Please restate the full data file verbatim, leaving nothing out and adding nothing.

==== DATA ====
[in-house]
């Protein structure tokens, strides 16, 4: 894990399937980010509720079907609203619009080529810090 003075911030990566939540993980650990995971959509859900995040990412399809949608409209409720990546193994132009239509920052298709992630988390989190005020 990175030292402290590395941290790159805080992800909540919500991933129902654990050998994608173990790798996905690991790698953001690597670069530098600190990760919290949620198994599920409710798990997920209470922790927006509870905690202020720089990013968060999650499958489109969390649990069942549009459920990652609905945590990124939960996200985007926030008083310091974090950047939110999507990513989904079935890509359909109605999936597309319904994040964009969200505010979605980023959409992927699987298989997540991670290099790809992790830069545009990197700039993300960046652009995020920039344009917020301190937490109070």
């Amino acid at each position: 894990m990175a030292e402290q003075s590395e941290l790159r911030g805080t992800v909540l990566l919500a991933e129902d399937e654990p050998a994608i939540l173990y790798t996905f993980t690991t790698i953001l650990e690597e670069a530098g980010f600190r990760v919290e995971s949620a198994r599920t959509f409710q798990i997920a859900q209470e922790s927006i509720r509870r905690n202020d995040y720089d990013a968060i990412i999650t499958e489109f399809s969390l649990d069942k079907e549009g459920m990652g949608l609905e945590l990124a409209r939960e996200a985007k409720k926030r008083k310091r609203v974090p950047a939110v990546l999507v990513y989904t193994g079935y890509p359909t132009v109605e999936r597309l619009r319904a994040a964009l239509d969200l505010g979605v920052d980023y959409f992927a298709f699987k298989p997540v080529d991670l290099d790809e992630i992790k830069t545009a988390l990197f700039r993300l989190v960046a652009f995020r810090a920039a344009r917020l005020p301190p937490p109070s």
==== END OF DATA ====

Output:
[in-house]
């Protein structure tokens, strides 16, 4: 894990399937980010509720079907609203619009080529810090 003075911030990566939540993980650990995971959509859900995040990412399809949608409209409720990546193994132009239509920052298709992630988390989190005020 990175030292402290590395941290790159805080992800909540919500991933129902654990050998994608173990790798996905690991790698953001690597670069530098600190990760919290949620198994599920409710798990997920209470922790927006509870905690202020720089990013968060999650499958489109969390649990069942549009459920990652609905945590990124939960996200985007926030008083310091974090950047939110999507990513989904079935890509359909109605999936597309319904994040964009969200505010979605980023959409992927699987298989997540991670290099790809992790830069545009990197700039993300960046652009995020920039344009917020301190937490109070």
């Amino acid at each position: 894990m990175a030292e402290q003075s590395e941290l790159r911030g805080t992800v909540l990566l919500a991933e129902d399937e654990p050998a994608i939540l173990y790798t996905f993980t690991t790698i953001l650990e690597e670069a530098g980010f600190r990760v919290e995971s949620a198994r599920t959509f409710q798990i997920a859900q209470e922790s927006i509720r509870r905690n202020d995040y720089d990013a968060i990412i999650t499958e489109f399809s969390l649990d069942k079907e549009g459920m990652g949608l609905e945590l990124a409209r939960e996200a985007k409720k926030r008083k310091r609203v974090p950047a939110v990546l999507v990513y989904t193994g079935y890509p359909t132009v109605e999936r597309l619009r319904a994040a964009l239509d969200l505010g979605v920052d980023y959409f992927a298709f699987k298989p997540v080529d991670l290099d790809e992630i992790k830069t545009a988390l990197f700039r993300l989190v960046a652009f995020r810090a920039a344009r917020l005020p301190p937490p109070s």